Lawrence Alloway was a British born art critic active in the New York art scene from 1960 until his death in 1990. An early
champion of post-war American art, he coined the term "Pop Art." The archive consists of correspondence with his wife, the
artist Sylvia Sleigh, work files, manuscripts and clippings, personal documents, and many photographs and slides of contemporary
Lawrence Alloway, born in England in 1926 and largely self-educated, became a major 20th century critic of American art, known
for his pluralism and inclusiveness. As a young man he was associated with the Independent Group in England, a circle of artists,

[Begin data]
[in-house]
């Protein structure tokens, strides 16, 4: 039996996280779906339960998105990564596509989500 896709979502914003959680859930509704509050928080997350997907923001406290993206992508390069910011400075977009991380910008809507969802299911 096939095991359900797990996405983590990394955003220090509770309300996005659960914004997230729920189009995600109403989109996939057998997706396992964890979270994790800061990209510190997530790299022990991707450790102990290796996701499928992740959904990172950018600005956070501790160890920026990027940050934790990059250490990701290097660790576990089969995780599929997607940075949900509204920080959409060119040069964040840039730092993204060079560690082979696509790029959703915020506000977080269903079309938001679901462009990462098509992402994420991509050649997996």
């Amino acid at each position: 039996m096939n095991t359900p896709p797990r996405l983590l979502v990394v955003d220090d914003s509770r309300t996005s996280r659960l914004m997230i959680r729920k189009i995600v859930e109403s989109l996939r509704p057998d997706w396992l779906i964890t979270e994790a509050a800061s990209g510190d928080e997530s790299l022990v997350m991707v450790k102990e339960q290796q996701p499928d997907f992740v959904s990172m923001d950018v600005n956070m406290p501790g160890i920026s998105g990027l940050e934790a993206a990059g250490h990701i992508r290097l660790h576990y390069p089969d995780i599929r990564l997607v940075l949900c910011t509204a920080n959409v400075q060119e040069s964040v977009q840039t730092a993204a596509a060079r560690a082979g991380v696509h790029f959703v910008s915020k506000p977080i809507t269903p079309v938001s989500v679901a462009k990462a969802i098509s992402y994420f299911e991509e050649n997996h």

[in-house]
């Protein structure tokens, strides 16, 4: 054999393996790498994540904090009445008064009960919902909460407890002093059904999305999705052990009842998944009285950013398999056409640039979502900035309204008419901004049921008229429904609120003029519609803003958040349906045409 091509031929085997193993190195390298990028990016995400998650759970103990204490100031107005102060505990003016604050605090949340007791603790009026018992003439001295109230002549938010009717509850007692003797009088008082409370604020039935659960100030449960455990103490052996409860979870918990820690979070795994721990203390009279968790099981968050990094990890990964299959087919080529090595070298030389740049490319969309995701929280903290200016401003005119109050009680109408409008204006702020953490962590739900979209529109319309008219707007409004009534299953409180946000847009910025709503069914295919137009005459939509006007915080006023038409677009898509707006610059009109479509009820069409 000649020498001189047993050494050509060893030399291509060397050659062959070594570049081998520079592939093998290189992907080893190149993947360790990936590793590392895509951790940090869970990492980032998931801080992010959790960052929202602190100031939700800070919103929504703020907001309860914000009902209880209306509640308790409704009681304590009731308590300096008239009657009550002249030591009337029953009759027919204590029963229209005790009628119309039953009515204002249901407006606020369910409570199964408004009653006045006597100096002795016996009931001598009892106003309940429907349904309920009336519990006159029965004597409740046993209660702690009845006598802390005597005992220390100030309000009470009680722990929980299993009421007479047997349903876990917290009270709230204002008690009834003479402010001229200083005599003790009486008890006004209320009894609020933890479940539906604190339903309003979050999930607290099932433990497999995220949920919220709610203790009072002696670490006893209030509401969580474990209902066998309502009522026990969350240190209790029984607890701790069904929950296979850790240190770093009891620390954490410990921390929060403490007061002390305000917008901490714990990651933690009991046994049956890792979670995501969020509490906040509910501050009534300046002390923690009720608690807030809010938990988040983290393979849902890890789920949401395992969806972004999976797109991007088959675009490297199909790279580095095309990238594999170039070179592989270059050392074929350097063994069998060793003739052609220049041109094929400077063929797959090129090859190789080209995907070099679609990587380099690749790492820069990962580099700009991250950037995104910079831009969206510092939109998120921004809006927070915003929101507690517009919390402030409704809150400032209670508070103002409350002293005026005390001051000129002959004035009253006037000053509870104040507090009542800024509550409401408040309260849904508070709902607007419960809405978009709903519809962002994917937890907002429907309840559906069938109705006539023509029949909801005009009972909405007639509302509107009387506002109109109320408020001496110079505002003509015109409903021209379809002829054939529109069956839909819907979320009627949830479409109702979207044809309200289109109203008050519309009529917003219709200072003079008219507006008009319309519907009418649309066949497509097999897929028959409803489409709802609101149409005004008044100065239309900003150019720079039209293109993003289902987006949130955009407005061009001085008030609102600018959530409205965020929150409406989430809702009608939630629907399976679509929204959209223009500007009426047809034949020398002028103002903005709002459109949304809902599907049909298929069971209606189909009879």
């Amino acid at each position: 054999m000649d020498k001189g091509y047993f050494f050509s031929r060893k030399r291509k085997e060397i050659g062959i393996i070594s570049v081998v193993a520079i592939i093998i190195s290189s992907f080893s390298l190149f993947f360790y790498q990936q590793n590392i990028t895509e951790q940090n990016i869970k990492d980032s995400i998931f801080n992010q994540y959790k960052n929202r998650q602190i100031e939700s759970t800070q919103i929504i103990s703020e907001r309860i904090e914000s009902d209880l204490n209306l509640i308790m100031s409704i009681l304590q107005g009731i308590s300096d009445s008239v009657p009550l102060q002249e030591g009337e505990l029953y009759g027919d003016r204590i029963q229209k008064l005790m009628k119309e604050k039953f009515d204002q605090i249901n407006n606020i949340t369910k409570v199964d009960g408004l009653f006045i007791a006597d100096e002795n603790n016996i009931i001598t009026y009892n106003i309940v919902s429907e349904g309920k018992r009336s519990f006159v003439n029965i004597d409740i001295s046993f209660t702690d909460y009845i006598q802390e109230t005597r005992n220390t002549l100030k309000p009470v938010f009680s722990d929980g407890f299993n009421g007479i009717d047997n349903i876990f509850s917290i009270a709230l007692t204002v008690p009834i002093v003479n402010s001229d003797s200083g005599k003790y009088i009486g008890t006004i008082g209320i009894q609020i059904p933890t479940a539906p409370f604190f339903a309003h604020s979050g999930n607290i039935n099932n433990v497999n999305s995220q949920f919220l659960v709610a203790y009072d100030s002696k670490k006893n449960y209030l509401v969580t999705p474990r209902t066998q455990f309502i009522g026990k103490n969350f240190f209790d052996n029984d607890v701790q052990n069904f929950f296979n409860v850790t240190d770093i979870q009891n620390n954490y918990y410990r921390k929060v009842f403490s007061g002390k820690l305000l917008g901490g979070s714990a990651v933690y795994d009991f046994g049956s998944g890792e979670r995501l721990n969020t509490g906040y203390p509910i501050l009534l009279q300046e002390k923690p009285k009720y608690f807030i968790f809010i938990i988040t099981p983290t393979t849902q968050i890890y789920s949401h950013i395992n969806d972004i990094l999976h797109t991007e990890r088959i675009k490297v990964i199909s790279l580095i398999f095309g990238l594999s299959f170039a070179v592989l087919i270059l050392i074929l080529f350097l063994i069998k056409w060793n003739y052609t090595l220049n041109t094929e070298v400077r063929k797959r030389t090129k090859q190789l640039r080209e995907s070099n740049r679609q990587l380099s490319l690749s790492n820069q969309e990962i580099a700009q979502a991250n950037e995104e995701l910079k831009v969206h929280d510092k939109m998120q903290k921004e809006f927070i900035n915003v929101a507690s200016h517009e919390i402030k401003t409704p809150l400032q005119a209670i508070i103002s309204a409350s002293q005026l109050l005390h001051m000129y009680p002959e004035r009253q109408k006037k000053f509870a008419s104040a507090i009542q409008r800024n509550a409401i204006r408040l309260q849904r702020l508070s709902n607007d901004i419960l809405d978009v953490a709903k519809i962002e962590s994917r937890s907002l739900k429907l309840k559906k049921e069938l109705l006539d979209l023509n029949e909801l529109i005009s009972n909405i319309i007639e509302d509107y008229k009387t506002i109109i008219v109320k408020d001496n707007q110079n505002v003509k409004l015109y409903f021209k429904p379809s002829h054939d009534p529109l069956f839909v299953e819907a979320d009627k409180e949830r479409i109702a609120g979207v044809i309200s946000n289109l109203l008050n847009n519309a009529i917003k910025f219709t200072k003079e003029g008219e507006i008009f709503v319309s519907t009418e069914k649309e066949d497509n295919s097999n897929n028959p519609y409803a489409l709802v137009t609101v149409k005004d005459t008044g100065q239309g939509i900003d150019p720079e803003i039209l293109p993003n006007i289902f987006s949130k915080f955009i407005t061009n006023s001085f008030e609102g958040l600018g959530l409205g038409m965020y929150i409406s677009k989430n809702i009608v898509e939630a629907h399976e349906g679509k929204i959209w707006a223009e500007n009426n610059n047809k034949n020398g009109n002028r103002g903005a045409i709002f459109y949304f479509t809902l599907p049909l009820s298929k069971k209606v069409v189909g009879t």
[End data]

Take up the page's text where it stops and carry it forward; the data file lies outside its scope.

critics and writers that included Reyner Banham, and that questioned conventional distinctions between high and low art. As
a director of the Institute of Contemporary Art in London from 1954 to 1959, he introduced American Abstract Expressionism
to post-war England. In 1961 Alloway settled in New York and remained there for the rest of his life, teaching at Bennington
College (1961-1962) and SUNY Stony Brook (1968-1981), curating at the Guggenheim Museum(1962-1966), and always simultaneously
working as an art critic, which he considered his true vocation.
47.58 linear feet
(81 boxes, 5 flat file folders)
Library Reproductions and Permissions.
Open for use by qualified researchers. Audio visual materials from ADD1 are unavailable until reformatting is complete.